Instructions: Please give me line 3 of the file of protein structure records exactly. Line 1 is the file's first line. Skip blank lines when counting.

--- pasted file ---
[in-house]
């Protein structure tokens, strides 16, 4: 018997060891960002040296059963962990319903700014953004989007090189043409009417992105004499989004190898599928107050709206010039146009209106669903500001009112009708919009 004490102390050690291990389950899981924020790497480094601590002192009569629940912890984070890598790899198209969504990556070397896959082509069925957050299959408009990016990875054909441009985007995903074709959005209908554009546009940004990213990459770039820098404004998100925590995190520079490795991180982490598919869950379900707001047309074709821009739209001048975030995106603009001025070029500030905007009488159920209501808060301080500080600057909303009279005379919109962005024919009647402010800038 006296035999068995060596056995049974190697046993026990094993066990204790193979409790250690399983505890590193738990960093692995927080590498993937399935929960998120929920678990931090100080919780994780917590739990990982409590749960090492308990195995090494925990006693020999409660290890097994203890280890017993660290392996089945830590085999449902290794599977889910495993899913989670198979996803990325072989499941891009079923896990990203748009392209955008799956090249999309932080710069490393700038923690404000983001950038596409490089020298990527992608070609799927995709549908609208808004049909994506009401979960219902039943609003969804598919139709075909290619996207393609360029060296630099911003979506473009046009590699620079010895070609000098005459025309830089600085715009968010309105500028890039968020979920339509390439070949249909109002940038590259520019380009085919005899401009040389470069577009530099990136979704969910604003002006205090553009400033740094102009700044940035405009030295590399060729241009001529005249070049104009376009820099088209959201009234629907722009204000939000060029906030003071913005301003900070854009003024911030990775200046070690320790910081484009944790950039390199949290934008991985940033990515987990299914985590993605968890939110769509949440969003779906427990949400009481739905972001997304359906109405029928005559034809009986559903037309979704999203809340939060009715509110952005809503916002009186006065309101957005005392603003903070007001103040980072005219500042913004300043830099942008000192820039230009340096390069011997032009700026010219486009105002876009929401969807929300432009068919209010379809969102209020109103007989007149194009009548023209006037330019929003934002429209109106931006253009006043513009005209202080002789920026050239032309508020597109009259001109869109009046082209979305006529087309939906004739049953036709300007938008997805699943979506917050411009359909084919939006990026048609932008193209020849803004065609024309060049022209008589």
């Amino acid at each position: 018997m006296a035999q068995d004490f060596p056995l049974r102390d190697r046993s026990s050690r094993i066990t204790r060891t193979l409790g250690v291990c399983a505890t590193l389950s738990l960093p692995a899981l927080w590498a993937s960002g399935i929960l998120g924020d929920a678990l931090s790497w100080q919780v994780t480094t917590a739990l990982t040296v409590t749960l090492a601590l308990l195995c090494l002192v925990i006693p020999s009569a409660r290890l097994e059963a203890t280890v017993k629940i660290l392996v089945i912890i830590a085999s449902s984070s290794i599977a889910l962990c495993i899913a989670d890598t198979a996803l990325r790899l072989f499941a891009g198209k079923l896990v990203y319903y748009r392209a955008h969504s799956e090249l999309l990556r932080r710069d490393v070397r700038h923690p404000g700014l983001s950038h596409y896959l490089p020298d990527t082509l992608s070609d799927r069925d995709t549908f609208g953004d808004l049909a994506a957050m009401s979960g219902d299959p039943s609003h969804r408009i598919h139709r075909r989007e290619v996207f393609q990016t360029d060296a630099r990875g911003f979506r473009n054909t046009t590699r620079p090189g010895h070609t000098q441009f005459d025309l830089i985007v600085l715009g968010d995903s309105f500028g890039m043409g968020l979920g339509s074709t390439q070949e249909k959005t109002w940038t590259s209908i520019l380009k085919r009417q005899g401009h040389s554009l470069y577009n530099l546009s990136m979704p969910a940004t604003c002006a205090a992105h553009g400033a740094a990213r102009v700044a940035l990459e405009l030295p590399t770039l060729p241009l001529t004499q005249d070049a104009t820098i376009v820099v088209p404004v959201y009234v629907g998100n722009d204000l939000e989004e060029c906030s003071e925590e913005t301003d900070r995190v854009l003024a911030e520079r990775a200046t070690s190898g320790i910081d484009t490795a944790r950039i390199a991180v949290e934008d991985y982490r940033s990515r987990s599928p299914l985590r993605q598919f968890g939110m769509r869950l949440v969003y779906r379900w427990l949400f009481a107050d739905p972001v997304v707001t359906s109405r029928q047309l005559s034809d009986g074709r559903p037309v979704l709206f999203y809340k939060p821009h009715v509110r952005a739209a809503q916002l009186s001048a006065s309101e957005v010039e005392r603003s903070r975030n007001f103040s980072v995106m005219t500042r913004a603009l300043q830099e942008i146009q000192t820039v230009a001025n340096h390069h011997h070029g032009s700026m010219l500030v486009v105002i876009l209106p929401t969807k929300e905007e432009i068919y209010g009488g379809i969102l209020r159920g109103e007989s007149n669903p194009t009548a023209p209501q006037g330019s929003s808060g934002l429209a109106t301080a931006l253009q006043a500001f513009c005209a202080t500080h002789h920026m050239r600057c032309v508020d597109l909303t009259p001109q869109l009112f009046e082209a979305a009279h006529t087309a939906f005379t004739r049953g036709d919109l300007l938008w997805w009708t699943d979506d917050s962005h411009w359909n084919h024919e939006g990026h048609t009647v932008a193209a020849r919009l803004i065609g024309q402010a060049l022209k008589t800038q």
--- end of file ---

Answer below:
């Amino acid at each position: 018997m006296a035999q068995d004490f060596p056995l049974r102390d190697r046993s026990s050690r094993i066990t204790r060891t193979l409790g250690v291990c399983a505890t590193l389950s738990l960093p692995a899981l927080w590498a993937s960002g399935i929960l998120g924020d929920a678990l931090s790497w100080q919780v994780t480094t917590a739990l990982t040296v409590t749960l090492a601590l308990l195995c090494l002192v925990i006693p020999s009569a409660r290890l097994e059963a203890t280890v017993k629940i660290l392996v089945i912890i830590a085999s449902s984070s290794i599977a889910l962990c495993i899913a989670d890598t198979a996803l990325r790899l072989f499941a891009g198209k079923l896990v990203y319903y748009r392209a955008h969504s799956e090249l999309l990556r932080r710069d490393v070397r700038h923690p404000g700014l983001s950038h596409y896959l490089p020298d990527t082509l992608s070609d799927r069925d995709t549908f609208g953004d808004l049909a994506a957050m009401s979960g219902d299959p039943s609003h969804r408009i598919h139709r075909r989007e290619v996207f393609q990016t360029d060296a630099r990875g911003f979506r473009n054909t046009t590699r620079p090189g010895h070609t000098q441009f005459d025309l830089i985007v600085l715009g968010d995903s309105f500028g890039m043409g968020l979920g339509s074709t390439q070949e249909k959005t109002w940038t590259s209908i520019l380009k085919r009417q005899g401009h040389s554009l470069y577009n530099l546009s990136m979704p969910a940004t604003c002006a205090a992105h553009g400033a740094a990213r102009v700044a940035l990459e405009l030295p590399t770039l060729p241009l001529t004499q005249d070049a104009t820098i376009v820099v088209p404004v959201y009234v629907g998100n722009d204000l939000e989004e060029c906030s003071e925590e913005t301003d900070r995190v854009l003024a911030e520079r990775a200046t070690s190898g320790i910081d484009t490795a944790r950039i390199a991180v949290e934008d991985y982490r940033s990515r987990s599928p299914l985590r993605q598919f968890g939110m769509r869950l949440v969003y779906r379900w427990l949400f009481a107050d739905p972001v997304v707001t359906s109405r029928q047309l005559s034809d009986g074709r559903p037309v979704l709206f999203y809340k939060p821009h009715v509110r952005a739209a809503q916002l009186s001048a006065s309101e957005v010039e005392r603003s903070r975030n007001f103040s980072v995106m005219t500042r913004a603009l300043q830099e942008i146009q000192t820039v230009a001025n340096h390069h011997h070029g032009s700026m010219l500030v486009v105002i876009l209106p929401t969807k929300e905007e432009i068919y209010g009488g379809i969102l209020r159920g109103e007989s007149n669903p194009t009548a023209p209501q006037g330019s929003s808060g934002l429209a109106t301080a931006l253009q006043a500001f513009c005209a202080t500080h002789h920026m050239r600057c032309v508020d597109l909303t009259p001109q869109l009112f009046e082209a979305a009279h006529t087309a939906f005379t004739r049953g036709d919109l300007l938008w997805w009708t699943d979506d917050s962005h411009w359909n084919h024919e939006g990026h048609t009647v932008a193209a020849r919009l803004i065609g024309q402010a060049l022209k008589t800038q």